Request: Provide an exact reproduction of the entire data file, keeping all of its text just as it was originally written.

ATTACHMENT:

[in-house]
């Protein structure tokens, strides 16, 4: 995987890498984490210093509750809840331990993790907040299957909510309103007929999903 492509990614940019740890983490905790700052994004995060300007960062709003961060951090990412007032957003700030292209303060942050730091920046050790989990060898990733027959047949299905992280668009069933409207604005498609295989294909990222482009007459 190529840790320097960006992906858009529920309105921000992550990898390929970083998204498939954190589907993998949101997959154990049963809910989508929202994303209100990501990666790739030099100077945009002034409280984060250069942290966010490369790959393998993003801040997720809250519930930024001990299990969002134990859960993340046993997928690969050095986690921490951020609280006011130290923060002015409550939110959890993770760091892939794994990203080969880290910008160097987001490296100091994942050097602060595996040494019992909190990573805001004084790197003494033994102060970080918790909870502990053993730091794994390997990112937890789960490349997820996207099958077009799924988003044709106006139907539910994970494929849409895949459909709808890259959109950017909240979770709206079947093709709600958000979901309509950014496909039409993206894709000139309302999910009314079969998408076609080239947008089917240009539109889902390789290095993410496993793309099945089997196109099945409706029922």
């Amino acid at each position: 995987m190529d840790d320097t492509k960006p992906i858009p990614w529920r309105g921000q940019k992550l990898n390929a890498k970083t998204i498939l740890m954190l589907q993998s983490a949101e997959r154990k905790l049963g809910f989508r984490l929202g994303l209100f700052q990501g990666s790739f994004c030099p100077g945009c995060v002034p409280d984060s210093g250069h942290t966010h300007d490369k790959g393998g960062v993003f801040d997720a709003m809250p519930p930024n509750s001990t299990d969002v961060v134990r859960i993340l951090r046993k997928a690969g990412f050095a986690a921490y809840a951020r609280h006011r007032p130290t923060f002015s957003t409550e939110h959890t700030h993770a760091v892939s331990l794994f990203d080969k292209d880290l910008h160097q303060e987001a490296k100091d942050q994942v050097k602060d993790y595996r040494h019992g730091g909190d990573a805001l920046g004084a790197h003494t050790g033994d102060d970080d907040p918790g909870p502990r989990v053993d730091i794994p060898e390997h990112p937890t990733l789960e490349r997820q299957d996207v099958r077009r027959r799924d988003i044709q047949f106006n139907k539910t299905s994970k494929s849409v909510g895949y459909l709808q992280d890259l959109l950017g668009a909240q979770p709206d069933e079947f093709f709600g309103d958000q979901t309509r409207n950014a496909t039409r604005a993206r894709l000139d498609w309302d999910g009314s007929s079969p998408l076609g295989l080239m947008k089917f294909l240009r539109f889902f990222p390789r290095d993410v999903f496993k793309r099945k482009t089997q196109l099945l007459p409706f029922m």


[in-house]
């Protein structure tokens, strides 16, 4: 995987890498984490210093509750809840331990993790907040299957909510309103007929999903 492509990614940019740890983490905790700052994004995060300007960062709003961060951090990412007032957003700030292209303060942050730091920046050790989990060898990733027959047949299905992280668009069933409207604005498609295989294909990222482009007459 190529840790320097960006992906858009529920309105921000992550990898390929970083998204498939954190589907993998949101997959154990049963809910989508929202994303209100990501990666790739030099100077945009002034409280984060250069942290966010490369790959393998993003801040997720809250519930930024001990299990969002134990859960993340046993997928690969050095986690921490951020609280006011130290923060002015409550939110959890993770760091892939794994990203080969880290910008160097987001490296100091994942050097602060595996040494019992909190990573805001004084790197003494033994102060970080918790909870502990053993730091794994390997990112937890789960490349997820996207099958077009799924988003044709106006139907539910994970494929849409895949459909709808890259959109950017909240979770709206079947093709709600958000979901309509950014496909039409993206894709000139309302999910009314079969998408076609080239947008089917240009539109889902390789290095993410496993793309099945089997196109099945409706029922």
């Amino acid at each position: 995987m190529d840790d320097t492509k960006p992906i858009p990614w529920r309105g921000q940019k992550l990898n390929a890498k970083t998204i498939l740890m954190l589907q993998s983490a949101e997959r154990k905790l049963g809910f989508r984490l929202g994303l209100f700052q990501g990666s790739f994004c030099p100077g945009c995060v002034p409280d984060s210093g250069h942290t966010h300007d490369k790959g393998g960062v993003f801040d997720a709003m809250p519930p930024n509750s001990t299990d969002v961060v134990r859960i993340l951090r046993k997928a690969g990412f050095a986690a921490y809840a951020r609280h006011r007032p130290t923060f002015s957003t409550e939110h959890t700030h993770a760091v892939s331990l794994f990203d080969k292209d880290l910008h160097q303060e987001a490296k100091d942050q994942v050097k602060d993790y595996r040494h019992g730091g909190d990573a805001l920046g004084a790197h003494t050790g033994d102060d970080d907040p918790g909870p502990r989990v053993d730091i794994p060898e390997h990112p937890t990733l789960e490349r997820q299957d996207v099958r077009r027959r799924d988003i044709q047949f106006n139907k539910t299905s994970k494929s849409v909510g895949y459909l709808q992280d890259l959109l950017g668009a909240q979770p709206d069933e079947f093709f709600g309103d958000q979901t309509r409207n950014a496909t039409r604005a993206r894709l000139d498609w309302d999910g009314s007929s079969p998408l076609g295989l080239m947008k089917f294909l240009r539109f889902f990222p390789r290095d993410v999903f496993k793309r099945k482009t089997q196109l099945l007459p409706f029922m």